Tuesday, March 31, 2009


Today marks a milestone....things sure grow fast in the tropics !

This Tillandsia xerographica, seen here posing with the kid, was obtained from a Caucasian expat leaving the country. It had me scratching my head then, as I wondered whether this clump of stiff rootless grey mess was still alive. Well, the mother plant had since flowered; withered and disintegrated and its small pup (no longer, as you can see) is eventually of flowering size, repeating the life and death cycle typical of most Bromeliads. As it dies, a new pup would emerge....I hope.

As fate had it, this Tillandsia was the first of the many air plants I now grow. Typically, people would start with something smaller and more manageable....

OK kiddo, let's try that again, its tee-lan-sii-aaa...no not tarsier ! Alamak the mosquitoes are here, let's hop back to the car .....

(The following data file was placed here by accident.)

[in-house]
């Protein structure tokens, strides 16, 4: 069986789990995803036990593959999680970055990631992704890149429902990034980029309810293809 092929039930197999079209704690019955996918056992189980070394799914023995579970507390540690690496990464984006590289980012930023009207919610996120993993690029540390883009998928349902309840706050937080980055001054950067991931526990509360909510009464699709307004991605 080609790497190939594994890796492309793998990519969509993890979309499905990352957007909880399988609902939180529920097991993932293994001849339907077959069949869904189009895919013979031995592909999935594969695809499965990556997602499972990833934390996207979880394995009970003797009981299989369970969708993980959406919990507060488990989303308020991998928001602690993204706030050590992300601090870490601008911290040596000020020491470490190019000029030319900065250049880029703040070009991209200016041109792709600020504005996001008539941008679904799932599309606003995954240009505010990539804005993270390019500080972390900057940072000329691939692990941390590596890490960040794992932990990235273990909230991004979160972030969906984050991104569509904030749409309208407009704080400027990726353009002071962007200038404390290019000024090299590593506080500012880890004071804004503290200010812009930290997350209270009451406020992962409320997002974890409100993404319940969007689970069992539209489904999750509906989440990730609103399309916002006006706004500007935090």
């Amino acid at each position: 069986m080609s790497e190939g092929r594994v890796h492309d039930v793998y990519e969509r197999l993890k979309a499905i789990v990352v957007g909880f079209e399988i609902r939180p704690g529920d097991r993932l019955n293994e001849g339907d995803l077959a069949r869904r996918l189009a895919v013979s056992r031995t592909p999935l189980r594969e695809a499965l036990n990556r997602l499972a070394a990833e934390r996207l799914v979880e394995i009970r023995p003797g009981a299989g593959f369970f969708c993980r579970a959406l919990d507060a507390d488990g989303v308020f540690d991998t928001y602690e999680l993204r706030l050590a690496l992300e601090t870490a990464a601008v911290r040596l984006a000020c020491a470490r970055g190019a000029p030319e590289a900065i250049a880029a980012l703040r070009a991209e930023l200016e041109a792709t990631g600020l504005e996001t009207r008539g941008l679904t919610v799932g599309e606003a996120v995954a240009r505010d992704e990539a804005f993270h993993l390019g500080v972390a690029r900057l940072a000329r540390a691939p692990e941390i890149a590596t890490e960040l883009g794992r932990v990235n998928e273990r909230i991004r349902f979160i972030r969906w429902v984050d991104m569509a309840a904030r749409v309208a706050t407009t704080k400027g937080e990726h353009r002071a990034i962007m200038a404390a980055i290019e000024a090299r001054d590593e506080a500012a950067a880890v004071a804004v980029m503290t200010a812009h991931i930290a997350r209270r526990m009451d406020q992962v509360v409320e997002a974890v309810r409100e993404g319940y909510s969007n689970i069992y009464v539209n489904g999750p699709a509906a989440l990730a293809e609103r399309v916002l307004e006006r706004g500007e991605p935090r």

Saturday, March 28, 2009

Knee Jerk

A public outcry....and an administration bent against going out on a limb stretched its long arms of the law to recoup monies it had ceremoniously but unthinkingly gave out previously.... ....meanwhile, these red larvae of an Erythraeid mite are harvesting the Harvestman (Oppiliones).
Well, they are only doing what they are brought up to do ....

Friday, March 27, 2009

Some Kind of BLuE - Pompelon marginata

This diurnal Zygaenid moth, Pompelon marginata has electric blue wings covering red underpart that shows proudly only when it flies. This signals its toxicity - it is a cyanogenic moth - manufacturing and storing the respiratory toxin hydrogen cyanide. Caterpillars of Zygaenid moths feed on cyanide containing plants and then went on to manufacture more on their own, exuding them in form of a yellow brown liquid form along its body when disturbed. Many species carry this toxin to their adulthood.